I recently read a book that mostly takes place in my hometown. Unfortunately, within two pages the author mentioned a major street in a way that made no sense, causing confusion. I could have let that slip, but then it happened again, and again, and again, each lapse taking a different shape or size - yet each one distracting my focus from the plot. (For example, one scene described a quick cab ride to another town that took about ten minutes, a trip that in real life would take at least an hour, if not more.)

 

It was clear that the author knew very little about my hometown, which is hardly a crime, but as I read, I couldn't help but wonder why the author didn't just do a little bit of fact checking. (By the way, I'm not talking about a tiny little town in the middle of nowhere. Even Google maps would have done the trick.)

 

My new book (Wait for the Rain) is set mostly on a tropical island that I made up, which meant I didn't have to worry about any of the above issues. However, a few scenes take place in a Midwestern city I've visited but only briefly. To make sure I got everything correct, I consulted with two friends who live in the area. If you find yourself in a similar situation, I suggest you do the same. You want readers to get lost in your story, not fixate on inaccuracies that yank them back to reality.

 

-Maria

 

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Maria Murnane is a paid CreateSpace contributor and the best-selling author of the Waverly Bryson series, Cassidy Lane, Katwalk, and Wait for the Rain. She also provides consulting services on book publishing and marketing. Have questions for Maria? You can find her at www.mariamurnane.com.

 

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Fiction Writing vs. Nonfiction Writing

Productivity vs. Perfection

1,702 Views 1 Comments Permalink Tags: self_publishing, authors, writing, fiction, fact_checking
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For some authors, there is a very understandable hesitation at associating their writing efforts with marketing efforts. In short, authors don't like to be thought of as a brand. They don't like everything they do to be associated with building said brand. They have a strong distaste for brand talk, and I get it. After all, isn't branding just a contrived exercise, made up of insincere tactics, to create an image for an author that appeals to as many people as possible?

 

No, but that is how many authors perceive branding. Branding, in the realm of the author, is nothing more than a public representation of your true self. It's you being you on a blog, within your social media circles, or on your YouTube channel. It's not you being what you think your readers want or what will help you sell the most books. That's called spin, and it has a short shelf life that eventually will spin out of control and cost you sales.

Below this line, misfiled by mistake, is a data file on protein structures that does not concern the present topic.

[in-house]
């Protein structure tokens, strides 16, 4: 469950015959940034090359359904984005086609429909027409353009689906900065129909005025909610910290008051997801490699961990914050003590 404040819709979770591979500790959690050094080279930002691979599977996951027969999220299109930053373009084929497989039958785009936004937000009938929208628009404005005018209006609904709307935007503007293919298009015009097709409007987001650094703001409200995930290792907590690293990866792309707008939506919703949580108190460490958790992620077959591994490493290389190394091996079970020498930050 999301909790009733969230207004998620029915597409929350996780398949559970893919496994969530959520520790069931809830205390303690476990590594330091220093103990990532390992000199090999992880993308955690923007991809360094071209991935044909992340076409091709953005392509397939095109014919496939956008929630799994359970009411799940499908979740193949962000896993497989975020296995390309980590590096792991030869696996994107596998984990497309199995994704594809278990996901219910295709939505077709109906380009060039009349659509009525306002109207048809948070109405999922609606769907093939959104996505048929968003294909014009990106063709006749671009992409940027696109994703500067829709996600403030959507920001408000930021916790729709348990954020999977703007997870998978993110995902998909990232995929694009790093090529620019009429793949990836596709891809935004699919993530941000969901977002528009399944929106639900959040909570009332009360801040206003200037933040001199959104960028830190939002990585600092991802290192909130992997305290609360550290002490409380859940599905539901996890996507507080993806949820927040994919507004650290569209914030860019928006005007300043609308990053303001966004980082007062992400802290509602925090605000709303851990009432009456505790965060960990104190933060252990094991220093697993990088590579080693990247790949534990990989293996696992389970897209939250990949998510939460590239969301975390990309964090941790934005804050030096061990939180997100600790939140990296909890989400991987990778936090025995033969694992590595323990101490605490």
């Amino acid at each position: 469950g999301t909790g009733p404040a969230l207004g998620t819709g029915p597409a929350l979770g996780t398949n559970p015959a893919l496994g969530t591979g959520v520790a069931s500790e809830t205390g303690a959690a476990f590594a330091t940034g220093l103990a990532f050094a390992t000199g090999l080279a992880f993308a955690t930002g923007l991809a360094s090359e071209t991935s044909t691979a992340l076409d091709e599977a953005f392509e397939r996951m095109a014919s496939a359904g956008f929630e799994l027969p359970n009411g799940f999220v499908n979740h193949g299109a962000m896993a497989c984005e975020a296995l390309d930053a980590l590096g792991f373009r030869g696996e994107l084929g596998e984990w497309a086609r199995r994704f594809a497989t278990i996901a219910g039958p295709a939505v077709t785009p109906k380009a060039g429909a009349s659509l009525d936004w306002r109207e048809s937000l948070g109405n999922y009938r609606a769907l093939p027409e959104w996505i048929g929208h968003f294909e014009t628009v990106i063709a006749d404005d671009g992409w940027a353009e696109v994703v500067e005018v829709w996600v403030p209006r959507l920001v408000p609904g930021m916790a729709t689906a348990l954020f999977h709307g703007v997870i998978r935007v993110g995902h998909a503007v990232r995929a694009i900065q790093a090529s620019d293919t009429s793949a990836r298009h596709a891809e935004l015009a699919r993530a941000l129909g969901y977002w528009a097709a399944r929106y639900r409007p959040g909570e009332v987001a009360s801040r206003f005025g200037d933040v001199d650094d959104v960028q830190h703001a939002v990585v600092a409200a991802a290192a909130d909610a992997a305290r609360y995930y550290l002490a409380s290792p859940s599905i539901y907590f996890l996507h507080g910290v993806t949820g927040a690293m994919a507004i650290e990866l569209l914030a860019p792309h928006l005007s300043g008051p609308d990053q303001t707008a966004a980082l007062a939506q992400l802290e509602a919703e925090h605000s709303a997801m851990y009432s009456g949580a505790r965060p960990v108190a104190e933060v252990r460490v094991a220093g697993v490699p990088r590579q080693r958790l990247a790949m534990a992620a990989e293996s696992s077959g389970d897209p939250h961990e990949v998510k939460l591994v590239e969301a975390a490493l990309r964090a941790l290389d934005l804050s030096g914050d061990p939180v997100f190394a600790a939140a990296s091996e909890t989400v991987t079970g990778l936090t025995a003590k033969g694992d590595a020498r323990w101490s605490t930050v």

Like it or not, you are a brand, and your brand identity stems from your core values. Your basic beliefs dictate your brand decisions. So, do you know what your core values are? I know it sounds like an insane question. Most people know what they believe, right? Not necessarily. They know what they like and what they dislike, but, more times than not, they can't identify why.

 

Here's my challenge to you: identify the top three things that make you happy and three things that make you angry. Provide a short defense for each item in your list. Explore why each item made the list. When you're done, you'll have a better understanding of your core values, and moving forward, your brand will have a more authentic and confident voice.

 

-Richard

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Richard Ridley is an award-winning author and paid CreateSpace contributor.

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Is Podcasting Right for You?

Social Media Swap

1,915 Views 0 Comments Permalink Tags: self_publishing, marketing, author, writing, branding
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Welcome to the Weekly News Roundup - a collection of news, advice and opinions from around the virtual globe.

 

Books/Publishing

 

Commonly Confused Words: How to Avoid These Grammar Gaffes - Huffington Post

Direct objects, nouns, verbs, time sequences and comparisons: These are things to guide you down the grammar path.        

                           

How to Get Influencers to Notice You - The Future of Ink